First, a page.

He has the cultural trauma idea (western orange (i.e. enlightenment) repression of spirituality is due to incomplete trauma of religion – Voltaire’s “remember the millions”)
Asides/improvements (mainly of communication):
Personally it helps frame and extend my current focus on culture. I’m currently obsessed with culture. Culture is the study of collective being – the analogy of ontology for the group. I’ve been starting to get ontology for myself particularly in the gestalt moment of landmark, and, in that, realising that I’d been engaged in practical ontology via meditation and reflection for a long time and this was a major interest of mine (for a long time I’d sort of thought ontology was too grand for me – it was Heidegger and I’d never made it past p.35 of Sein und Zeit).
This then combined with my long-term interest in history, economics, politics etc which is all about group. In addition, i grokked that individual being is fundamentally intertwined with collective being i.e. culture.
Meanwhile my long-running interst and ambitions around social/political change had, for some time, been running up against the reality that we aren’t all perfect rational beings (“dad and his newspapers”, “X and the iraq war”, evidence from endless discussions with others, the news, open knowledge is not much without open minds etc). I’d already been grounding / getting major insights on that at the individual psychological level out of buddhism (“non-attachment to views”) and modern cogsci but I always felt there was something missing about the group (“GDP is not a just a view it is a co-created view of the group”).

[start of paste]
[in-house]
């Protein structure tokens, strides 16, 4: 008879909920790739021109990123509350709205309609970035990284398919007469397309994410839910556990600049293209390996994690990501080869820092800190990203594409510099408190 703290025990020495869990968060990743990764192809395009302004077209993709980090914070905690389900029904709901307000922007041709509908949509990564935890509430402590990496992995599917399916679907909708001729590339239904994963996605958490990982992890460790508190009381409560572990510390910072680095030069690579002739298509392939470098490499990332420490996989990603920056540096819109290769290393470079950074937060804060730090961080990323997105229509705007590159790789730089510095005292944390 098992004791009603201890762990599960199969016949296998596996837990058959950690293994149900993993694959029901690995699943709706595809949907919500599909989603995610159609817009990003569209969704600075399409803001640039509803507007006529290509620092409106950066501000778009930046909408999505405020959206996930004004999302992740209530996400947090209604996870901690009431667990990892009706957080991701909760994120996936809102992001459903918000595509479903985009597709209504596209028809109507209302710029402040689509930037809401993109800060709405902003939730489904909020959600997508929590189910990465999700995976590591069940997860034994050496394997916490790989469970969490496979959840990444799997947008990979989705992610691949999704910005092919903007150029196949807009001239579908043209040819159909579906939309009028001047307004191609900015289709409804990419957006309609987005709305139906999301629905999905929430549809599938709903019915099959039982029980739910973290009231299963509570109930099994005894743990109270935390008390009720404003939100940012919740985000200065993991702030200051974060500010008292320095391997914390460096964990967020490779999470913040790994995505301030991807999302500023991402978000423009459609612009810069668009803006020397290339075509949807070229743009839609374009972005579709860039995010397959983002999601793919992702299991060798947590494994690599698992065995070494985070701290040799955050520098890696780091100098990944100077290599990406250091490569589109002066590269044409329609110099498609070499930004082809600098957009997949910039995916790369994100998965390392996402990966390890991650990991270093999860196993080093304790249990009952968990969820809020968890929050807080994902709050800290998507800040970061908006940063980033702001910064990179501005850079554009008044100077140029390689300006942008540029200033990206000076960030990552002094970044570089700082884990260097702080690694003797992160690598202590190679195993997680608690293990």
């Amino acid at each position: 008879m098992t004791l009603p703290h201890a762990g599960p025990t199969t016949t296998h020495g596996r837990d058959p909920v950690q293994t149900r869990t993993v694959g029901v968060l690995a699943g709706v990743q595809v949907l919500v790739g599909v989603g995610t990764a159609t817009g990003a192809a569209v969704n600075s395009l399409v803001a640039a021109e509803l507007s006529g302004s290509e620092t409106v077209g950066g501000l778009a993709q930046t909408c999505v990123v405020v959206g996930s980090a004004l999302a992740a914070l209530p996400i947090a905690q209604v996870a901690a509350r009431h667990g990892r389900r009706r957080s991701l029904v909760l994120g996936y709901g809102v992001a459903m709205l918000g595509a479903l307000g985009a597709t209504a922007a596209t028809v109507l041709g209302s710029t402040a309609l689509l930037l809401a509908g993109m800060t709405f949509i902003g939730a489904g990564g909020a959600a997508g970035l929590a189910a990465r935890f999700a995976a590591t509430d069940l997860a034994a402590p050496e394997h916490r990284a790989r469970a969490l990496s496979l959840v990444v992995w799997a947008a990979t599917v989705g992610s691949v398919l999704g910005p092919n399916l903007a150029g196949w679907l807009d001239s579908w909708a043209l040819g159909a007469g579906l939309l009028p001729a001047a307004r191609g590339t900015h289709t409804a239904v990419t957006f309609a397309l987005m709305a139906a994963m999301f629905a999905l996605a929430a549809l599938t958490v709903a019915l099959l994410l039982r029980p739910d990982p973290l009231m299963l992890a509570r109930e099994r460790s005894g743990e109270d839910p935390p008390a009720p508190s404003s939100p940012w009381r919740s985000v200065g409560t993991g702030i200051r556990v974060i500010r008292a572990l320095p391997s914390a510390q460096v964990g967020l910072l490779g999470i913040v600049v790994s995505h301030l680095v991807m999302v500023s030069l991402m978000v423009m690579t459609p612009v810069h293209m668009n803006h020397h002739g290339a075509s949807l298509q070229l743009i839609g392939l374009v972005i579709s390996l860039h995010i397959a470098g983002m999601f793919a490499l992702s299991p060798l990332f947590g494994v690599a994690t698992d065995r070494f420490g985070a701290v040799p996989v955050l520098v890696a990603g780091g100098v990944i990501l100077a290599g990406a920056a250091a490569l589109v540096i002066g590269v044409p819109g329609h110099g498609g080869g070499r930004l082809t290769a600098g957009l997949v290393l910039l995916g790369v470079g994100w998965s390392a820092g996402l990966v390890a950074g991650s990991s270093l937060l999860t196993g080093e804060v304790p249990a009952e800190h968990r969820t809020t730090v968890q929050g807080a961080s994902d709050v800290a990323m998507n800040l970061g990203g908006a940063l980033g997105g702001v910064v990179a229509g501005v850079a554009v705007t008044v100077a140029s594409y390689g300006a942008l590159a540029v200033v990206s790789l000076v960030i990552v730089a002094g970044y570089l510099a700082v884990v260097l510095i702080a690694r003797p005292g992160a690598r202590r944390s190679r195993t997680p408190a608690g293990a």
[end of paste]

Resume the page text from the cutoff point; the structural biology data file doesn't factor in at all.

And finally this linked up with my interest in group both for the practicality and richness of community and community living in my own life (it’s something about upbringing – look at my sister and me both living in community!) but also for its importance in group coordination to solve collective action problems and to ground awakening (“you need a sangha”, “the tiger that goes to the lowlands dies”, my own struggles to meditate on my own etc).
To summarize, all roads led to culture:
There is a danger here that culture is just a convenient totalising label – a nice name for my tendency to seek theories of everything. There is some truth to this and the integral theory is useful here too: I haven’t really distinguished culture from systems theory – for me its sort of been both (though with more of an emphasis on lived experience). The integral stuff suggests distinguishing these two is helpful: crudely economics is distinguished from culture and history informs both (and much, much more).
It might also help to set out some of the key questions i have and their priority.
More intellectually (i.e. of less immediate practical importance)